1. ## Vincenty's Formulae

This is the first step to Vincenty's formulae. I am trying to get an explanation of what sigma is representing in this case. Sigma being what is on the left hand side of the equation. What exactly is sigma supposed to represent and how is the formula on the right hand side doing?

2. ## Re: Vincenty's Formulae

Hey sepoto.

What is the context of the equation? Is it from a science (physics/chemistry/etc)? Is it from engineering?

To answer your question, we need the appropriate context because without it we have nothing to relate the equation, the individual variables, and any meaning to it be it physical, geometrical, or otherwise.

3. ## Re: Vincenty's Formulae

I suppose if I had to group it into a category that Vincenty's would be an engineering question. It is used to take an distance between two latitude and longitude points on a flattened sphere. I took trigonometry but what's on the right hand side of the equation is not yet making sense to me.

4. ## Re: Vincenty's Formulae

the argument sigma is definned by Vincenty as the arc length between points on the auxiliary sphere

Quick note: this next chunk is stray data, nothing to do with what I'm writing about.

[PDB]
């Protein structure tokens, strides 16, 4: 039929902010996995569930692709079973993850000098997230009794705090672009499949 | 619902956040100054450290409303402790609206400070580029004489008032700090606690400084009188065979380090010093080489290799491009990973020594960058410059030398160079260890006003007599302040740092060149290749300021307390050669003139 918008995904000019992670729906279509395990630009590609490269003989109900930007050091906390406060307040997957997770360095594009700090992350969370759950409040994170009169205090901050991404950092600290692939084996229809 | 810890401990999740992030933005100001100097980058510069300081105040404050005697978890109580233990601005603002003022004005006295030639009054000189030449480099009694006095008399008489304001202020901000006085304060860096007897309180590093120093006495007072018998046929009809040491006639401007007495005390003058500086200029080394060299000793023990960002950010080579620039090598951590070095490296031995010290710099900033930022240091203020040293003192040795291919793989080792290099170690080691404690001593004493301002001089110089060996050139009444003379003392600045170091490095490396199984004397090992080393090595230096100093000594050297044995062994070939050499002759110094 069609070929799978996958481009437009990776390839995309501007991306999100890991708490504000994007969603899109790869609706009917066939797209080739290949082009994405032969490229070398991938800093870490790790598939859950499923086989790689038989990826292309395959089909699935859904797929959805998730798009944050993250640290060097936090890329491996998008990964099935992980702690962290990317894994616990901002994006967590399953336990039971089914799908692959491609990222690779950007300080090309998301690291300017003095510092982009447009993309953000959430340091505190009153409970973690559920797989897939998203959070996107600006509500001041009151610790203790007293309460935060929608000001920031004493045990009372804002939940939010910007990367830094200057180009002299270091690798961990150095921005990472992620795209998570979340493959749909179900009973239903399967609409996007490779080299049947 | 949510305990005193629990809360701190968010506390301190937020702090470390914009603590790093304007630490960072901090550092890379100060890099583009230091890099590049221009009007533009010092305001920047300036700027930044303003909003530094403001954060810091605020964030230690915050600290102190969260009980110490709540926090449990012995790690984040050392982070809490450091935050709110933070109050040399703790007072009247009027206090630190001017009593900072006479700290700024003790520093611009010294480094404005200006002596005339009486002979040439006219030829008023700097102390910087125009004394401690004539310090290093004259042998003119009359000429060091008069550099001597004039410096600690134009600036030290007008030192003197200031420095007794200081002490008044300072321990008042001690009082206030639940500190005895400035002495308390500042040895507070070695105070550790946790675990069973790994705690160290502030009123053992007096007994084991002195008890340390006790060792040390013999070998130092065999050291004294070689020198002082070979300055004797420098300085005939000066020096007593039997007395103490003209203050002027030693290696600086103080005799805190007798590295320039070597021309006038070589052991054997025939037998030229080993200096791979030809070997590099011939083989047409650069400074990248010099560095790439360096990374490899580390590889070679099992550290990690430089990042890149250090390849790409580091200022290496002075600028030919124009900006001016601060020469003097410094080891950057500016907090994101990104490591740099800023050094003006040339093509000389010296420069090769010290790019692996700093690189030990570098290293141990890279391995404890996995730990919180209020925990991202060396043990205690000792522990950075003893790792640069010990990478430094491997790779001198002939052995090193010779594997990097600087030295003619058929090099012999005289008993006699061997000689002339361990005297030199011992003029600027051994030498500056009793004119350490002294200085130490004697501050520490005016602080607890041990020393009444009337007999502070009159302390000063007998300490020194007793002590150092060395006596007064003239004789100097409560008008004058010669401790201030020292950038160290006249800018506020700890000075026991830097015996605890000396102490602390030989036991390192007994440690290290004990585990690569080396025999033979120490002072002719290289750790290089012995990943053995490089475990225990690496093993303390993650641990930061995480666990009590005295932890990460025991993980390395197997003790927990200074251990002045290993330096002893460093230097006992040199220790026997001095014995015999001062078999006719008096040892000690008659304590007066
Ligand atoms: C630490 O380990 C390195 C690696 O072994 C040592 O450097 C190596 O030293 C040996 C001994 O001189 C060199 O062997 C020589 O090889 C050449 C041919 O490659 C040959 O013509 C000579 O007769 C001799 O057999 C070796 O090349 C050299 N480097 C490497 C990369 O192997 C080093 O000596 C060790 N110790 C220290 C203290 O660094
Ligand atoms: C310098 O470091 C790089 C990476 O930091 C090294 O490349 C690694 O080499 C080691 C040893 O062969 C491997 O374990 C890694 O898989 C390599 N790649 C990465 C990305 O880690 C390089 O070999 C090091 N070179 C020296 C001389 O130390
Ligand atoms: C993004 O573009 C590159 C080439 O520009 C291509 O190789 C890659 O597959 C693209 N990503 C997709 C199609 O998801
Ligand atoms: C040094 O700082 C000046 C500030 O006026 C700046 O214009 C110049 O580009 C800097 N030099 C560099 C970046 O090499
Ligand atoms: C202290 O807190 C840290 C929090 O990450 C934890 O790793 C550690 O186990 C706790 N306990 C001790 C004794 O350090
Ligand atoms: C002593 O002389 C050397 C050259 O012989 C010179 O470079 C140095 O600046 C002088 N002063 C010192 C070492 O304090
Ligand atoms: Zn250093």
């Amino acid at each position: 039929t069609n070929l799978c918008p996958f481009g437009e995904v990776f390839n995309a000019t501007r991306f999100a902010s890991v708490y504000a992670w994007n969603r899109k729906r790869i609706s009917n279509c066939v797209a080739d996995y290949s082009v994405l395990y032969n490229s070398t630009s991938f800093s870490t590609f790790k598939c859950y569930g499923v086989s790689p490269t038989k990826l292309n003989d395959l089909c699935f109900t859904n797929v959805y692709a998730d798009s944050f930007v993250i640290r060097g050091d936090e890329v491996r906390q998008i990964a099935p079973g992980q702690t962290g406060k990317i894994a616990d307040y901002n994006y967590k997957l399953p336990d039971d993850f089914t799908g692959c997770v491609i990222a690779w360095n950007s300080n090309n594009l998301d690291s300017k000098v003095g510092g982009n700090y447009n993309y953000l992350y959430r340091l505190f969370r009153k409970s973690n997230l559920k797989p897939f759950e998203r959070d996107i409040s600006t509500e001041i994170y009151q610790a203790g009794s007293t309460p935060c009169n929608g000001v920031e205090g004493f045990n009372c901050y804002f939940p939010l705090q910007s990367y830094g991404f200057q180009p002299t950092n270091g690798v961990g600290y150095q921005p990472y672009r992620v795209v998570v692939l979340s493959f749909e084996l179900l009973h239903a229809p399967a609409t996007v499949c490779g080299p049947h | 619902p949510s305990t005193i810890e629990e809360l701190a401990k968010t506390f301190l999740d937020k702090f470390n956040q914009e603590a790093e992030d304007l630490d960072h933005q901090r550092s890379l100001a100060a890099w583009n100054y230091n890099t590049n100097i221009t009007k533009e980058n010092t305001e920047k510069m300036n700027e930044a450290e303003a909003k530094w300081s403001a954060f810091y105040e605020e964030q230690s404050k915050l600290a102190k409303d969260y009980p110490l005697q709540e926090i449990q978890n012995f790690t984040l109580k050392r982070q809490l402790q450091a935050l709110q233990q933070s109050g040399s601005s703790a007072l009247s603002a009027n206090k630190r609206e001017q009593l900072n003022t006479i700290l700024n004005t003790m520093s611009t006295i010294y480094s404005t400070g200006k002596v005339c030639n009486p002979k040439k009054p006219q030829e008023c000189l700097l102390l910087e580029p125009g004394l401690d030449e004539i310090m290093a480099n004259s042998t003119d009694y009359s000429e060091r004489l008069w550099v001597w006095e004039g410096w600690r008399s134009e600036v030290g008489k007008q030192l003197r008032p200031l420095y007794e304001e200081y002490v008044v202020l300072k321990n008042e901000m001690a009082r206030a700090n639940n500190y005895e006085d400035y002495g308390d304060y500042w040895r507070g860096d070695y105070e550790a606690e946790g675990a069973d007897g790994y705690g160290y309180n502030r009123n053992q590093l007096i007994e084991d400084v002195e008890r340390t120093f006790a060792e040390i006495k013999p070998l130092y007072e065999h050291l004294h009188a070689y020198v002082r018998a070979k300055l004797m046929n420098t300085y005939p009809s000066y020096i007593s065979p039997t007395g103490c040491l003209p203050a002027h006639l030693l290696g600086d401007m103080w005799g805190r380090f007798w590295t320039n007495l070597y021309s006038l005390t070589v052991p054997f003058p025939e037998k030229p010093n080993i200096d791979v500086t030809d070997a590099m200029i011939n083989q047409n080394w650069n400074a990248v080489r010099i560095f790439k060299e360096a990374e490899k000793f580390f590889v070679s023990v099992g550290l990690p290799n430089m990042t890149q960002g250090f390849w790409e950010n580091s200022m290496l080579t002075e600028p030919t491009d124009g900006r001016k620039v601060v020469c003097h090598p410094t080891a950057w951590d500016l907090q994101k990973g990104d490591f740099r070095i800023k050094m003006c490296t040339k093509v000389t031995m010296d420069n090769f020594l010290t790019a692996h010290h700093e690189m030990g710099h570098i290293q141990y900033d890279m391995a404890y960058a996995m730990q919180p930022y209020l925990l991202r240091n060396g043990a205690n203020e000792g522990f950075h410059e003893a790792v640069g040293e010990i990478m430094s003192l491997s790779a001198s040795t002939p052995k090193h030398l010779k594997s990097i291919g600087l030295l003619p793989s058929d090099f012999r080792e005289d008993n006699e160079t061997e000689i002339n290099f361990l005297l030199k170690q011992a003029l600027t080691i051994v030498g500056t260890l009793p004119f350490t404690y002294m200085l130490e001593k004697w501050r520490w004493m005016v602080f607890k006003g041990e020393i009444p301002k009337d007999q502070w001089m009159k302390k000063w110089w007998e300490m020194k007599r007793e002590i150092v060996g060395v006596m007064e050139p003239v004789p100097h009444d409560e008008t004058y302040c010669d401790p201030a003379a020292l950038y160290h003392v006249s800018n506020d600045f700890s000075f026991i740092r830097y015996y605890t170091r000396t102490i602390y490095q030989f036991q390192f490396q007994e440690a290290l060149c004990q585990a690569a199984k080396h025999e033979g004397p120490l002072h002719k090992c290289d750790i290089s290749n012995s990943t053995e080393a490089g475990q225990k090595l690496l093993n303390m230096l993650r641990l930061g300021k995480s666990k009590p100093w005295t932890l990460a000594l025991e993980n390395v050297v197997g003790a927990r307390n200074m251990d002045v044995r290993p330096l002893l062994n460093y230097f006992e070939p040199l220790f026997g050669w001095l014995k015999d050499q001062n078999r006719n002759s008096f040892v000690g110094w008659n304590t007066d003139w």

T. Vincenty
DIRECT AND INVERSE SOLUTIONS OF
GEODESICS 0N THE ELLIPSOID WLTH APPLICATION
OF NESTED EQUATIONS

Survey Revie\\ XXJl. 176, April 1975

This problem is in spherical/ellipsoid trigonometry.

5. ## Re: Vincenty's Formulae

Without knowing the contents of the paper, I would start off by deriving the arc-length formula between two points on the sphere by using standard differential geometry.

Basically you have to get derivatives of arc-length with respect to the other parameters. To do this, you use the appropriate directional derivative in the direction of the line segment from point a to point b. By evaluating the directional derivative and integrating over the right limits you can calculate the arc-length.

This is the best way I can think of in deriving the formula after which you can use trigonometry to derive the RHS expression. This is of course without knowing the contents of the paper and its context.

Note that sines and cosines can also represent forms of projections when you are dealing with spheres or ellipsoids because of the periodic nature of the geometry (they wrap around as opposed to that of flat or hyperbolic spaces).

Given the title, I'm guessing there are other tricks that the author is using but again I can't really comment on that.